French Language

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Re: Hopeless!

 Chiefluvvie wrote:
How on earth do 'elderly' people cope when communicating with babies, deaf / disabled people, animals etc - they 'adapt' , they cope and they're understood! You can always find a reason NOT to do something... 

How very very true and very succinctly put.

When I read this earlier on "I have a feeling that the older people get the harder it is for them to continue with any language other than their mother tongue" I was tempted to reply as I strongly disagree, I couldnt really formulate a response that did justice to my feelings on the subject, you can always find a reason NOT to do something...  expresses it perfectly.

I have heard people trot out the "its too hard for me at my age" rubbish so many times yet I have met many people who make rubbish of the theory, I am one of them myself, its down to motivation be it love/desire, hunger or loneliness, the people I see that do learn a new language despite their age also engage in many other new activities and learn new skills, the ones that trot out the "its too hard" dont seem to do anything new.


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Re: Hopeless!

 Pommier wrote:
Something which has hindered me is that I don't have very good hearing, especially if there's more than one person talking or any other noises, and that could apply to lots of older people. I'm fine if theres no background noise, but so often I've had to ask people to repeat what they've said because I simply haven't heard it all. In English your brain fills in the gaps so usually you get the gist but it's much harder in another language.


I agree.  One to one, or writing, I can cope ... but in a social situation, I just cannot fill in the gaps well enough.

I've given up worrying too much about accuracy in speaking (always my bugbear, along with conjugaisons and gender).  Better to just get on with it. I find a glass of wine helps to loosen the anglo-saxon inhibitions .....

Judith
ex W1, via 47 and 11 and now [just] in 34, equidistant from Carcassonne, Narbonne and Béziers, where I hope we'll finally stay!!

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Re: Hopeless!

 Chancer wrote:

 Chiefluvvie wrote:
How on earth do 'elderly' people cope when communicating with babies, deaf / disabled people, animals etc - they 'adapt' , they cope and they're understood! You can always find a reason NOT to do something... 

How very very true and very succinctly put.

When I read this earlier on "I have a feeling that the older people get the harder it is for them to continue with any language other than their mother tongue" I was tempted to reply as I strongly disagree, I couldnt really formulate a response that did justice to my feelings on the subject, you can always find a reason NOT to do something...  expresses it perfectly.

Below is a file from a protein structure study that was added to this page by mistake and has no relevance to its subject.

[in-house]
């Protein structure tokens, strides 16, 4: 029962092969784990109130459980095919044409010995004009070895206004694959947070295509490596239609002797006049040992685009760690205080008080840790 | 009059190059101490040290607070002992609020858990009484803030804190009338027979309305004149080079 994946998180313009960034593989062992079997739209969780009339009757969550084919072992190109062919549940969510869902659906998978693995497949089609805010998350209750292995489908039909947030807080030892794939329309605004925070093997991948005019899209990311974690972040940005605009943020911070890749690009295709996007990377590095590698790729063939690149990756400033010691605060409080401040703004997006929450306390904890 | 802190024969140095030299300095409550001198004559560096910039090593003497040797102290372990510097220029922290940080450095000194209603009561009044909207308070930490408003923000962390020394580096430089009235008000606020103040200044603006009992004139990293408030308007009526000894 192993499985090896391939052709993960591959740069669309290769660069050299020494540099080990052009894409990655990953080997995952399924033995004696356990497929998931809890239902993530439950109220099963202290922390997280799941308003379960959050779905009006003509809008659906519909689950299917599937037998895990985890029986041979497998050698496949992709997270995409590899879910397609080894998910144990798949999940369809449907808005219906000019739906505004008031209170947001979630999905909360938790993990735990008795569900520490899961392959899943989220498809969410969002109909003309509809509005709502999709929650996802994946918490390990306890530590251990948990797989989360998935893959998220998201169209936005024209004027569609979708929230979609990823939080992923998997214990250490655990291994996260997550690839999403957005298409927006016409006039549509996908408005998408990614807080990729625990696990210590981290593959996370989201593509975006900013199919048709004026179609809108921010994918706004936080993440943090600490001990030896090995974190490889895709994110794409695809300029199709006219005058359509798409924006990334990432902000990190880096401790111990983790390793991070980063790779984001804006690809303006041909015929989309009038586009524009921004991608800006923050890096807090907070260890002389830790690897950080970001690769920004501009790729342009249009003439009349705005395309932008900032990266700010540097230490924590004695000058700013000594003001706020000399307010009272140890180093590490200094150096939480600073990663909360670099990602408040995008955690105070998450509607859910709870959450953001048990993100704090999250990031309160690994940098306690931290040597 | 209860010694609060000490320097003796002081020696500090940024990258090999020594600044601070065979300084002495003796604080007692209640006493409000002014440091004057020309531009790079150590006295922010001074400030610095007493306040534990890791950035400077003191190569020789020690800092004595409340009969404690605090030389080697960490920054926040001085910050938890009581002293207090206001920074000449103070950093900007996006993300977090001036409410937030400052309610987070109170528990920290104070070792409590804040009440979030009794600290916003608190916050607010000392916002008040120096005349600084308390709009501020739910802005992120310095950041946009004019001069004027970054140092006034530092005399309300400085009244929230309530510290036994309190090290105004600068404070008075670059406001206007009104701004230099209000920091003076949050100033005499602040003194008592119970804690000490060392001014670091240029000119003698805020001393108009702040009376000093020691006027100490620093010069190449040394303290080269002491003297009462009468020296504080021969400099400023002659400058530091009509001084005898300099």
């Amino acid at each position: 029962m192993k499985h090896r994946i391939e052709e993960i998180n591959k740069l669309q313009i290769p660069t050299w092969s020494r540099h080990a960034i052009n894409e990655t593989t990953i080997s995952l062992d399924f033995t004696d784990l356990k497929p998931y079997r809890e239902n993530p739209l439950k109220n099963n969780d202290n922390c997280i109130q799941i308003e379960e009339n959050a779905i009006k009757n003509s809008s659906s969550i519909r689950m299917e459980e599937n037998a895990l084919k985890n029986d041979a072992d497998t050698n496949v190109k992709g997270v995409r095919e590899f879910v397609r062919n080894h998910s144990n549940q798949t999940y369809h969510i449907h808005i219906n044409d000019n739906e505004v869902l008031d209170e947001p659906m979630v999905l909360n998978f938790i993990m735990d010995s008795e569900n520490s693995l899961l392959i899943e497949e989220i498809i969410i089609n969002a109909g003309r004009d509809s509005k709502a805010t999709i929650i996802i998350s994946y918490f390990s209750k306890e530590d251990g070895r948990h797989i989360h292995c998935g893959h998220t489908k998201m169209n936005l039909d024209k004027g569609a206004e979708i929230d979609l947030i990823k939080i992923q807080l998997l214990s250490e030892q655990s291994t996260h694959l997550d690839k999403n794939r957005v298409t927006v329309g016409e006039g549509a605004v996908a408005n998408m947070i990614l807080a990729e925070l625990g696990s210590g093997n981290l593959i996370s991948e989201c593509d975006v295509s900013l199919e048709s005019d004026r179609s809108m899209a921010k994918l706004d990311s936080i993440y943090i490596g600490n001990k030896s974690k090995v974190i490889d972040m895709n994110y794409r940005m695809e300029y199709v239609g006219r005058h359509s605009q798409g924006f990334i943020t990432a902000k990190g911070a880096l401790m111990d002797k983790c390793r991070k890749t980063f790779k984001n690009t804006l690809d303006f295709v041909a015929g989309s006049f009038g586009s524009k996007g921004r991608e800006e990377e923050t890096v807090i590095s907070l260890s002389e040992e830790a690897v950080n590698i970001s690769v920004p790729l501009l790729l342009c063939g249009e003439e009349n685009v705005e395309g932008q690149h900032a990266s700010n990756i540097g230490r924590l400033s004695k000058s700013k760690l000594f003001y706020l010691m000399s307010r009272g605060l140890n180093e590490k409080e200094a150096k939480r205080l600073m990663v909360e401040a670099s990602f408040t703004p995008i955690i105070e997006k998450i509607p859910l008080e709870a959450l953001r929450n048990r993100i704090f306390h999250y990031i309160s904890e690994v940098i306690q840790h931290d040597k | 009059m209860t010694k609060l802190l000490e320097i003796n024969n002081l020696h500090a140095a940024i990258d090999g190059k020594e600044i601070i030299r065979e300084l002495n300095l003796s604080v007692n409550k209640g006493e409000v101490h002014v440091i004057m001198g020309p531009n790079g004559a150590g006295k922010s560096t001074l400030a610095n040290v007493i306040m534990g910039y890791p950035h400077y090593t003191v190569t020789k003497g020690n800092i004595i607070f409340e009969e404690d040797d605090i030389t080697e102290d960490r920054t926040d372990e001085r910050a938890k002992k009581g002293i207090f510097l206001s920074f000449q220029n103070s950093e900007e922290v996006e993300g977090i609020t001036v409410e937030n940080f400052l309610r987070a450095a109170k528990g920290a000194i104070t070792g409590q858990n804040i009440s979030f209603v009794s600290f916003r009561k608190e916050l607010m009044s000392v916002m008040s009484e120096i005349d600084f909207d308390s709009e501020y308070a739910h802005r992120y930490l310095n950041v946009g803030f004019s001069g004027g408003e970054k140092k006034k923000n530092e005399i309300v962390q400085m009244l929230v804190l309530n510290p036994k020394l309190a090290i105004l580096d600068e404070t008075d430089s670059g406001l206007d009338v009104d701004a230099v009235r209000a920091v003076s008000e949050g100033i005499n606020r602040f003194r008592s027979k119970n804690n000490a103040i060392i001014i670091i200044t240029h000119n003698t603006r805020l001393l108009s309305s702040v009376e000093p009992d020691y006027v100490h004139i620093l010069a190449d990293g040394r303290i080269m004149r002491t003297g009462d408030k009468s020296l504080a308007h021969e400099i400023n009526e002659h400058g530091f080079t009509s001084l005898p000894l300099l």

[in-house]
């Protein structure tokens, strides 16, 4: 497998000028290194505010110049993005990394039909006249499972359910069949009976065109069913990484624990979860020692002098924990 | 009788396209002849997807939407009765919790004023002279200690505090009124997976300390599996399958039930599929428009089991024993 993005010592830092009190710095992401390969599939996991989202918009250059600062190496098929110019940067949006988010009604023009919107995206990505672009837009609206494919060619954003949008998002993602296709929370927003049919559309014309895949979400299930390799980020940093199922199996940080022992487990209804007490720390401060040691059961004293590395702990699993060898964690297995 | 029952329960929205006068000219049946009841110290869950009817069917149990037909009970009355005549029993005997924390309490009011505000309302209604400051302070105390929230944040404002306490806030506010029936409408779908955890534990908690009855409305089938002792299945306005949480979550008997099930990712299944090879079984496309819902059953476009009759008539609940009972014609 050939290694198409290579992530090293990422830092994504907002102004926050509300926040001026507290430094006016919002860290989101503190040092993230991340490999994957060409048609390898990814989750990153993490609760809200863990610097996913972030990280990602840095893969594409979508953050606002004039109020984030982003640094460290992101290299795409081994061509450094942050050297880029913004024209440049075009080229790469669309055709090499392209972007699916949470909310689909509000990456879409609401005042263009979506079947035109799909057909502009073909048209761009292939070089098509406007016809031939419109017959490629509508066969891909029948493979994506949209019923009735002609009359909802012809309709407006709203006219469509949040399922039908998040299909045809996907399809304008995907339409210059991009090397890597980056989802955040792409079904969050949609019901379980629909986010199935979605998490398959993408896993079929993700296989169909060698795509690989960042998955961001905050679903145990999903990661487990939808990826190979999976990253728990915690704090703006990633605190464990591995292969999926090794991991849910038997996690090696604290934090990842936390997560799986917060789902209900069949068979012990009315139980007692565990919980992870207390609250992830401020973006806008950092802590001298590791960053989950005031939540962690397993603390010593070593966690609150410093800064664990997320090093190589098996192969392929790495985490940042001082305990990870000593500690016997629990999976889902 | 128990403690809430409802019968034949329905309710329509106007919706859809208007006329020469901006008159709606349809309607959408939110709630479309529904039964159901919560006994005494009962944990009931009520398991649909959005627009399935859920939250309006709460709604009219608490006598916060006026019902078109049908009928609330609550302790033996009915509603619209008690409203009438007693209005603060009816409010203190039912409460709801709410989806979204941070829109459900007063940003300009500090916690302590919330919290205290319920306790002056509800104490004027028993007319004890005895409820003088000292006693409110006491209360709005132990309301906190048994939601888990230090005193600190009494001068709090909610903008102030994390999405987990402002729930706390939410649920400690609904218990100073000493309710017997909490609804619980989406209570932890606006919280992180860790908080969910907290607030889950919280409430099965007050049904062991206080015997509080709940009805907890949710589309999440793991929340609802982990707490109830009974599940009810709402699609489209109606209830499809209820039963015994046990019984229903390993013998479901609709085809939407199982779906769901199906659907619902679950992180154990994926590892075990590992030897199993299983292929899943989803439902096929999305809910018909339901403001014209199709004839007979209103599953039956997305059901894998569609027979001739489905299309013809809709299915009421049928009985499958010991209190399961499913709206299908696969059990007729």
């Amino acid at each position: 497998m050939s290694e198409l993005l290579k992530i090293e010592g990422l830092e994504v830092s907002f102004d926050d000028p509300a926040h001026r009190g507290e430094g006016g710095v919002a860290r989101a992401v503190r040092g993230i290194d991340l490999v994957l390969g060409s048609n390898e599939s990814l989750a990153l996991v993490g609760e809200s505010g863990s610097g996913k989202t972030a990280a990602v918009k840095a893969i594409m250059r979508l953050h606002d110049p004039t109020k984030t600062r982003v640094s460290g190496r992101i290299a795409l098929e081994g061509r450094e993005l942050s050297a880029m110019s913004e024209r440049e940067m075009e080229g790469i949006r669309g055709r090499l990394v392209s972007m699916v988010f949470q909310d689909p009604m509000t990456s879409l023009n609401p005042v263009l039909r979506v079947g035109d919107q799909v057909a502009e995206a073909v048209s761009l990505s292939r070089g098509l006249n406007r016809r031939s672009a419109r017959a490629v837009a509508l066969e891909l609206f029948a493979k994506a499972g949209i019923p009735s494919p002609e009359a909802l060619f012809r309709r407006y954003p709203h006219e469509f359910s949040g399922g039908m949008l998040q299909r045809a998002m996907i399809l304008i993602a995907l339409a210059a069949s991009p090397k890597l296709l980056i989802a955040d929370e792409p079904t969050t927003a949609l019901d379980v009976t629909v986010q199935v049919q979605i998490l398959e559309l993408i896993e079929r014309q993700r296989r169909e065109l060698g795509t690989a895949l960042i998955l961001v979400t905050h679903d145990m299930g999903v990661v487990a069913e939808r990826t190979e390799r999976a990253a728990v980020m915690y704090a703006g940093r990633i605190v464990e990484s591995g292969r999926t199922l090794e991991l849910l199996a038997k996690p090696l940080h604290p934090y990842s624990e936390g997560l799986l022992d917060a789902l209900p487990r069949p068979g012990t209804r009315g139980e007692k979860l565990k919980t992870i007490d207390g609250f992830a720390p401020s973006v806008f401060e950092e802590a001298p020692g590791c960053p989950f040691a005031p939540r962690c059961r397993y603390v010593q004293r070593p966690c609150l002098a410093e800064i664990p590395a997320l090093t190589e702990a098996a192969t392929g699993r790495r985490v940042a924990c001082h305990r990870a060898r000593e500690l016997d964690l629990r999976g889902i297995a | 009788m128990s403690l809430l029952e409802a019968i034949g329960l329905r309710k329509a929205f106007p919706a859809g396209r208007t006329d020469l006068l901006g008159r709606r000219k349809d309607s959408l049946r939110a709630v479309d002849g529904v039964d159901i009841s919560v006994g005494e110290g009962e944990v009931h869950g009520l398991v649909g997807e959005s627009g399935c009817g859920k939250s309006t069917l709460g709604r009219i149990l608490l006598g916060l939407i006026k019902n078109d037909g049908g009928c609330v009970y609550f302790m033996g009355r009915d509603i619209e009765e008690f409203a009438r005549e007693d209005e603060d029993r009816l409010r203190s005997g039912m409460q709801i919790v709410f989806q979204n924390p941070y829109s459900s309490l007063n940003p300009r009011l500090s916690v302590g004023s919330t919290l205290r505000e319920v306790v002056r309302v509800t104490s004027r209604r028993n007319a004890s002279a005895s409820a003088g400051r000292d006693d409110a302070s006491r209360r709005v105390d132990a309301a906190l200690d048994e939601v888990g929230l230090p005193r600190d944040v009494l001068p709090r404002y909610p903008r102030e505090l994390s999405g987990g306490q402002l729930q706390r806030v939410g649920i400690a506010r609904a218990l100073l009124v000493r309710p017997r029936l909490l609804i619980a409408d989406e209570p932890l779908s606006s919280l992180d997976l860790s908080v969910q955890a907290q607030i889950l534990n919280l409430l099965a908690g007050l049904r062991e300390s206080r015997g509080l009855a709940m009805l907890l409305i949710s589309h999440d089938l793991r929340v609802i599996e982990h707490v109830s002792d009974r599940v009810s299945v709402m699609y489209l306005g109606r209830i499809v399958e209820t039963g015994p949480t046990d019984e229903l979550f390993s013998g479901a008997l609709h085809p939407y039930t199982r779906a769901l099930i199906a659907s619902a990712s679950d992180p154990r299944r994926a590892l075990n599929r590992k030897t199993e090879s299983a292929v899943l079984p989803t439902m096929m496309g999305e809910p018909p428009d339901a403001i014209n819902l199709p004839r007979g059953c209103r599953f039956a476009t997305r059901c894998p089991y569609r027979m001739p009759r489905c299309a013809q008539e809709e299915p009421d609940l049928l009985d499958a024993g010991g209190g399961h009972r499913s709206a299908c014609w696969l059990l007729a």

I have heard people trot out the "its too hard for me at my age" rubbish so many times yet I have met many people who make rubbish of the theory, I am one of them myself, its down to motivation be it love/desire, hunger or loneliness, the people I see that do learn a new language despite their age also engage in many other new activities and learn new skills, the ones that trot out the "its too hard" dont seem to do anything new.

I think you have completeley misunderstood - its not that older people can't learn a language, its as they get older (and their faculties aren't what they once were, which will be at different ages for different people) and time takes its toll, like myriad other things they lose what they have gained and I have seen this myself in several older people...they considered themselves fluent, but that fluency deserted them and it was their mother tongue that they used.

As I said one is left with a mish mash that is hard for both French and English to make sense of....


Quimper.co

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Re: Hopeless!

As I said, my oldest student (learning English, mind you, not French) was in his 80's.
In terms of motivation, he certainly didn't lack anything. Having fled Iran following the downfall of the Shah, he came to the UK and raised two children, who both went through their schooling, married UK nationals and produced children. I imagine as a grandparent there is no greater motivation than that of wanting to be able to communicate with your own grandchildren. Nobody tried harder than Reza, and I loved having in my classes, year after year, although he made relatively little progress. It certainly wasn't for the want of trying, on both our parts. I'll never forget the time he turned up a day early for his class, thus arriving in my advanced class lesson, where he would certainly be out of his depth. His reason? His wife had gone to visit one of their children and without her to organise him, he'd forgotten what day it was!
Was it his age that stopped him from making progress? Well, yes, I think it was. That, and having to learn not only a new language but a new alphabet and way of writing.
Don't want to end up a cartoon in a cartoon graveyard.
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